The Catholic church of St. Quintin is the parish church of the oldest proven parish in the city of Mainz. Today, St. Quintin together with the cathedral community of St. Martin forms the parish of St. Martin's Cathedral and St. Quintin, thus the cathedral priest is therefore always the priest of St. Quintin as well; the origins of the parish date back to the time of the Merovingian dynasty, as evidenced by the patronage of Saint Quintin, almost forgotten. The second patron saint of the church is Saint Blaise. St. Quintin was first mentioned in a document in 774; the first inner-city parish cemetery was located near the church. It is regarded as certain that St. Quintin existed in the 8th century. Today's construction was completed around 1330 in Gothic art; as early as 1348, this building suffered severe damage when a fire, set during a plague pogrom, spread from the nearby Jewish quarter to the church, which destroyed the windows of the nave and melted down the city bell in the tower. Starting 1425 the damage could be repaired.
The chapel extension south of the choir with the old sacristy was built as well. During the Thirty Years' War the church served as a barracks for the Swedish troops. At times evangelical church services were held there. In 1721 the church was redesigned baroque and re-equipped. In 1813 the church served again as barracks, this time for the French troops after the Battle of Leipzig; the church underwent a fundamental renovation and repair from 1869 to 1888, after it had been rescued by master builder Eduard Kreyßig from imminent demolition due to dilapidation. The church was furnished in neo-Gothic style. Only the neo-Gothic choir barriers on both sides of the nave have survived from this phase. During the Second World War, the church was damaged during the air raids on Mainz in 1942, but the walls were preserved; the valuable arm relic of Saint Quintin was burnt. The reconstruction and renovation began immediately. A provisional roof was put on during the war and in 1948 the church could be used again.
After the war, it served as a church room for the French garrison. A new relic of Quintin could be worshipped again since 4 November 1950 at the mediation of the bishop of Soisson Pierre Auguste Marie Joseph Douillard. At the end of the 1960s, work was carried out on the exterior and on the bell tower, whereby the church building was given its medieval colouring again in 1970 on the basis of original findings. However, the tower continued to have an provisional roof, it was not until 1995 that the Renaissance tower helmet, reconstructed by hand true to the original, was reattached. The Gothic new building of St. Quintin was built in place of a predecessor, whose shape is unknown and of which no visible remains of construction have survived; the present church consists of an square three-nave hall longhouse with three bays. The southwesternmost bay carries the massive bell tower of the church. To create an square ground plan for the tower, the southern side aisle is only about half as wide as the central nave.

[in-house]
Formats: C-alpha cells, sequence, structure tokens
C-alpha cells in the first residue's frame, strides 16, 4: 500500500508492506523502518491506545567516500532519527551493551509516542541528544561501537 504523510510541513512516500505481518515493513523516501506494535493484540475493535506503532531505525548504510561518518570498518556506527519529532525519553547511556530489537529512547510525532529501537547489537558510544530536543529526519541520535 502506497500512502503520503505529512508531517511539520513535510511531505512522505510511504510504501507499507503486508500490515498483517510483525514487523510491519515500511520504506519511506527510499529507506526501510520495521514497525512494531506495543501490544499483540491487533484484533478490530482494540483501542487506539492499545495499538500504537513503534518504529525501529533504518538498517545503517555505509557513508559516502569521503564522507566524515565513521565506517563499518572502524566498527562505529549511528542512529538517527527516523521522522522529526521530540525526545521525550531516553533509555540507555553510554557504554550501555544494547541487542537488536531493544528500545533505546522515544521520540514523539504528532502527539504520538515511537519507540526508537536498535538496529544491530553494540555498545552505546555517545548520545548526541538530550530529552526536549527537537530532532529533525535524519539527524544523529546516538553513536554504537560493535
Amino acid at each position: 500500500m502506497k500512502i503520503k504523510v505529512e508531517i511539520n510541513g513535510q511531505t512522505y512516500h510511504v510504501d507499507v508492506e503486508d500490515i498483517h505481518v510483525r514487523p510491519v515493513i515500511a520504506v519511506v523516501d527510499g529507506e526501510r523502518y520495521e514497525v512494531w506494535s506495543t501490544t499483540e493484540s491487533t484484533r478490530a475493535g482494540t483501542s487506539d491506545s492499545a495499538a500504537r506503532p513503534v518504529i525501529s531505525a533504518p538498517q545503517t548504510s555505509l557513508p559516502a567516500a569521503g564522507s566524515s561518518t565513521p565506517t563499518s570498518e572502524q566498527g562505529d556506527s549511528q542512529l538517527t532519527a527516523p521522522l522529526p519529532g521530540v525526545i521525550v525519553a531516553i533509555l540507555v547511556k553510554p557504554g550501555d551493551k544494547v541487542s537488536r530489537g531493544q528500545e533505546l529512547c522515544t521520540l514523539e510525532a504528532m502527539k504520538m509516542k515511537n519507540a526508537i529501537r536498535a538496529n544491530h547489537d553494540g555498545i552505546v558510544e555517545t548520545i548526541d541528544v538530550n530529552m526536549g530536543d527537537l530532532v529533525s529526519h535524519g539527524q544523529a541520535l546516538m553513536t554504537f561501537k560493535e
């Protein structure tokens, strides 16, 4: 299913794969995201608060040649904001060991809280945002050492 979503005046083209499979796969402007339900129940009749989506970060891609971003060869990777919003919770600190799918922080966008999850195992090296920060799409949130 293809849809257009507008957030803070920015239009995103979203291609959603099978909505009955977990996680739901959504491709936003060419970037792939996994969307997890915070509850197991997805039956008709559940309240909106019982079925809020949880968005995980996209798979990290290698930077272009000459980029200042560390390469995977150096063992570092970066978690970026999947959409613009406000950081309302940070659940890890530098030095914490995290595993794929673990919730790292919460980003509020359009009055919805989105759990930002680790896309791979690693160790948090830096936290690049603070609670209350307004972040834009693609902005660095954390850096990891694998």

In the tower there is a tower apartment, built in 1489 under Elector Berthold von Henneberg. From here the entire city area of the old "wooden" Mainz could be overlooked; until the 20th century it served as a fire observation station for the city. The windows of the apartment of the tower watch guard are fitted with green shutters; the oldest part of the building, as can be seen from the tracery figures, is the single-nave choir, on the south side of which there is the sacristy. On the north side there is a two-bay Chapel of the Holy Cross; the entrance portal is on the south side. The building on the west wall of the church, which emerged from medieval booths, is of great urban significance; the exterior is brick-red with painted joints. The former churchyard, today part of the grounds of the municipal old people's home, can no longer be experienced as such. On the north wall of the church there are several gravestones which were discovered in 1883 in the floor of the church and placed there, leading to severe weathering damage.
Until the Second World War, a baroque cemetery portal adorned the entrance link to Schusterstraße. The sandstone portal with the both patrons and Maria together was destroyed by a direct bomb hit. Since 2012, the gallery has housed an English-romantic organ from the renowned Nelson organ workshop in Northwest England. Built in Durham, England, in 1906 for the now suspended Wooley Terrace Chapel at Stanley Crook and restored and expanded by the organ builder Elmar Krawinkel & Sohn, the organ now has 23 stops, divided into two manuals and pedal. With its simple neo-Gothic oak facade, the historic instrument manages with a small footprint on the newly erected wooden gallery from 2003. During the restoration, the Nelson organ was extended by seven stops in two new side prospectuses, whereby historical English pipes were used and no historical substance was destroyed on the organ; the organ has the following disposition: *new stop J. Baum: Drei Mainzer Hallenkirchen. Freiburg, 1906 August Schuchert: Die Mainzer Kirchen und Kapellen.